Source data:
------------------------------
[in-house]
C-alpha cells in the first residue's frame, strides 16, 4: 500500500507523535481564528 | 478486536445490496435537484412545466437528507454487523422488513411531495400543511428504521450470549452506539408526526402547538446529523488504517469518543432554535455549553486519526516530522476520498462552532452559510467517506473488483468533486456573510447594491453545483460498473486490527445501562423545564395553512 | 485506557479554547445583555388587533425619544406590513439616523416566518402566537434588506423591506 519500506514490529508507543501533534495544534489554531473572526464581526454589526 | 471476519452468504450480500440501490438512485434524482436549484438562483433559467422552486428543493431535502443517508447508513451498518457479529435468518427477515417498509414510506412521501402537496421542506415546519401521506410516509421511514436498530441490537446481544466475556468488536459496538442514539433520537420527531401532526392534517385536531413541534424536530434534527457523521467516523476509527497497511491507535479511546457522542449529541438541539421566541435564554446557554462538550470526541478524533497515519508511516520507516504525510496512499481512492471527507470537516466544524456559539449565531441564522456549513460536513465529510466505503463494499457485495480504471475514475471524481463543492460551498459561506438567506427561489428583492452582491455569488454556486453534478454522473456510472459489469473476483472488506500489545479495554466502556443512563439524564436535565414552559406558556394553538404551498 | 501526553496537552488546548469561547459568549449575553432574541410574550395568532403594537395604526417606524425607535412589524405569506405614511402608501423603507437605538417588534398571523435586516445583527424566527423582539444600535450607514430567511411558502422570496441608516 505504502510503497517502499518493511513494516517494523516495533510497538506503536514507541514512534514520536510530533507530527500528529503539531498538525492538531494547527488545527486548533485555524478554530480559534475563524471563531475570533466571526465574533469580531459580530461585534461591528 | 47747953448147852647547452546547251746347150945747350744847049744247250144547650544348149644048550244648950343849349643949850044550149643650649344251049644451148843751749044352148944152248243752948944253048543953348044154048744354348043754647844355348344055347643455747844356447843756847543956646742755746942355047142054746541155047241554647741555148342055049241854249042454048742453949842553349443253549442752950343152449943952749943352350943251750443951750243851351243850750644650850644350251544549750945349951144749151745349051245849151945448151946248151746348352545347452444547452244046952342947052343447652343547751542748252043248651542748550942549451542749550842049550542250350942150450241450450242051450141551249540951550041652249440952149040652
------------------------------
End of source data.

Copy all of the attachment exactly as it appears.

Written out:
[in-house]
C-alpha cells in the first residue's frame, strides 16, 4: 500500500507523535481564528 | 478486536445490496435537484412545466437528507454487523422488513411531495400543511428504521450470549452506539408526526402547538446529523488504517469518543432554535455549553486519526516530522476520498462552532452559510467517506473488483468533486456573510447594491453545483460498473486490527445501562423545564395553512 | 485506557479554547445583555388587533425619544406590513439616523416566518402566537434588506423591506 519500506514490529508507543501533534495544534489554531473572526464581526454589526 | 471476519452468504450480500440501490438512485434524482436549484438562483433559467422552486428543493431535502443517508447508513451498518457479529435468518427477515417498509414510506412521501402537496421542506415546519401521506410516509421511514436498530441490537446481544466475556468488536459496538442514539433520537420527531401532526392534517385536531413541534424536530434534527457523521467516523476509527497497511491507535479511546457522542449529541438541539421566541435564554446557554462538550470526541478524533497515519508511516520507516504525510496512499481512492471527507470537516466544524456559539449565531441564522456549513460536513465529510466505503463494499457485495480504471475514475471524481463543492460551498459561506438567506427561489428583492452582491455569488454556486453534478454522473456510472459489469473476483472488506500489545479495554466502556443512563439524564436535565414552559406558556394553538404551498 | 501526553496537552488546548469561547459568549449575553432574541410574550395568532403594537395604526417606524425607535412589524405569506405614511402608501423603507437605538417588534398571523435586516445583527424566527423582539444600535450607514430567511411558502422570496441608516 505504502510503497517502499518493511513494516517494523516495533510497538506503536514507541514512534514520536510530533507530527500528529503539531498538525492538531494547527488545527486548533485555524478554530480559534475563524471563531475570533466571526465574533469580531459580530461585534461591528 | 47747953448147852647547452546547251746347150945747350744847049744247250144547650544348149644048550244648950343849349643949850044550149643650649344251049644451148843751749044352148944152248243752948944253048543953348044154048744354348043754647844355348344055347643455747844356447843756847543956646742755746942355047142054746541155047241554647741555148342055049241854249042454048742453949842553349443253549442752950343152449943952749943352350943251750443951750243851351243850750644650850644350251544549750945349951144749151745349051245849151945448151946248151746348352545347452444547452244046952342947052343447652343547751542748252043248651542748550942549451542749550842049550542250350942150450241450450242051450141551249540951550041652249440952149040652